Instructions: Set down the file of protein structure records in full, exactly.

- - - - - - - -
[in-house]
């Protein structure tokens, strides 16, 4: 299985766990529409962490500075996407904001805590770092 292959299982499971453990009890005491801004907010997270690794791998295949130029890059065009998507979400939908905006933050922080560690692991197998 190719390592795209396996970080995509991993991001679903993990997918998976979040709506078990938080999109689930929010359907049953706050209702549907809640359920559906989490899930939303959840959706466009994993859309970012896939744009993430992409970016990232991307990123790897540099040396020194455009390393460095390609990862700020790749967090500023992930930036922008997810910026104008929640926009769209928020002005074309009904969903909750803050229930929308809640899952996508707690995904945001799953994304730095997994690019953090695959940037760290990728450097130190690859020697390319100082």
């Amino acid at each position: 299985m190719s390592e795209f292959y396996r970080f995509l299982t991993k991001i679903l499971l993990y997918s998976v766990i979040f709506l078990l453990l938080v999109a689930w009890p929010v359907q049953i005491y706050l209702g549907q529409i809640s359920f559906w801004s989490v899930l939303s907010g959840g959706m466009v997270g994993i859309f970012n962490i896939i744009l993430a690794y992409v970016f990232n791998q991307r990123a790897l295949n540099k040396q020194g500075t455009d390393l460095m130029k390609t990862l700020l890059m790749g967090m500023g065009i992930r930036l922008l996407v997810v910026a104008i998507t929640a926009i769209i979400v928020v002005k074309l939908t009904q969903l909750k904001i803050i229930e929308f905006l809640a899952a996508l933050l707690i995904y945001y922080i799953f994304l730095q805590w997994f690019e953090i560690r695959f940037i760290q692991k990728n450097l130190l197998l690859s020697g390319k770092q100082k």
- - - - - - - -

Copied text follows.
[in-house]
């Protein structure tokens, strides 16, 4: 299985766990529409962490500075996407904001805590770092 292959299982499971453990009890005491801004907010997270690794791998295949130029890059065009998507979400939908905006933050922080560690692991197998 190719390592795209396996970080995509991993991001679903993990997918998976979040709506078990938080999109689930929010359907049953706050209702549907809640359920559906989490899930939303959840959706466009994993859309970012896939744009993430992409970016990232991307990123790897540099040396020194455009390393460095390609990862700020790749967090500023992930930036922008997810910026104008929640926009769209928020002005074309009904969903909750803050229930929308809640899952996508707690995904945001799953994304730095997994690019953090695959940037760290990728450097130190690859020697390319100082």
């Amino acid at each position: 299985m190719s390592e795209f292959y396996r970080f995509l299982t991993k991001i679903l499971l993990y997918s998976v766990i979040f709506l078990l453990l938080v999109a689930w009890p929010v359907q049953i005491y706050l209702g549907q529409i809640s359920f559906w801004s989490v899930l939303s907010g959840g959706m466009v997270g994993i859309f970012n962490i896939i744009l993430a690794y992409v970016f990232n791998q991307r990123a790897l295949n540099k040396q020194g500075t455009d390393l460095m130029k390609t990862l700020l890059m790749g967090m500023g065009i992930r930036l922008l996407v997810v910026a104008i998507t929640a926009i769209i979400v928020v002005k074309l939908t009904q969903l909750k904001i803050i229930e929308f905006l809640a899952a996508l933050l707690i995904y945001y922080i799953f994304l730095q805590w997994f690019e953090i560690r695959f940037i760290q692991k990728n450097l130190l197998l690859s020697g390319k770092q100082k």